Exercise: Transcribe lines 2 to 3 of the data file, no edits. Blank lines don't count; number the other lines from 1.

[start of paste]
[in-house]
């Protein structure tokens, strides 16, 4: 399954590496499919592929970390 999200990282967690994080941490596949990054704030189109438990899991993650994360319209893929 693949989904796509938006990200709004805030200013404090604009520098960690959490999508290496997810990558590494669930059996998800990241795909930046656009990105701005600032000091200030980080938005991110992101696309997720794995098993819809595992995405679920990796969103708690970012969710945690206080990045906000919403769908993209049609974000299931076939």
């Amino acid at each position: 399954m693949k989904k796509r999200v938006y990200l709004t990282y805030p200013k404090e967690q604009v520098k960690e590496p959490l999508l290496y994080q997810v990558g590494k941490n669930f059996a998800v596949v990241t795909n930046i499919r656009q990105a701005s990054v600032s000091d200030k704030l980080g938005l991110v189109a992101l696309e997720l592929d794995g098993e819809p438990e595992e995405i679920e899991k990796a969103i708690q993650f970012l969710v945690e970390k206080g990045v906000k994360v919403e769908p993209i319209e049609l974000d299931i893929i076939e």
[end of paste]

């Protein structure tokens, strides 16, 4: 399954590496499919592929970390 999200990282967690994080941490596949990054704030189109438990899991993650994360319209893929 693949989904796509938006990200709004805030200013404090604009520098960690959490999508290496997810990558590494669930059996998800990241795909930046656009990105701005600032000091200030980080938005991110992101696309997720794995098993819809595992995405679920990796969103708690970012969710945690206080990045906000919403769908993209049609974000299931076939």
């Amino acid at each position: 399954m693949k989904k796509r999200v938006y990200l709004t990282y805030p200013k404090e967690q604009v520098k960690e590496p959490l999508l290496y994080q997810v990558g590494k941490n669930f059996a998800v596949v990241t795909n930046i499919r656009q990105a701005s990054v600032s000091d200030k704030l980080g938005l991110v189109a992101l696309e997720l592929d794995g098993e819809p438990e595992e995405i679920e899991k990796a969103i708690q993650f970012l969710v945690e970390k206080g990045v906000k994360v919403e769908p993209i319209e049609l974000d299931i893929i076939e």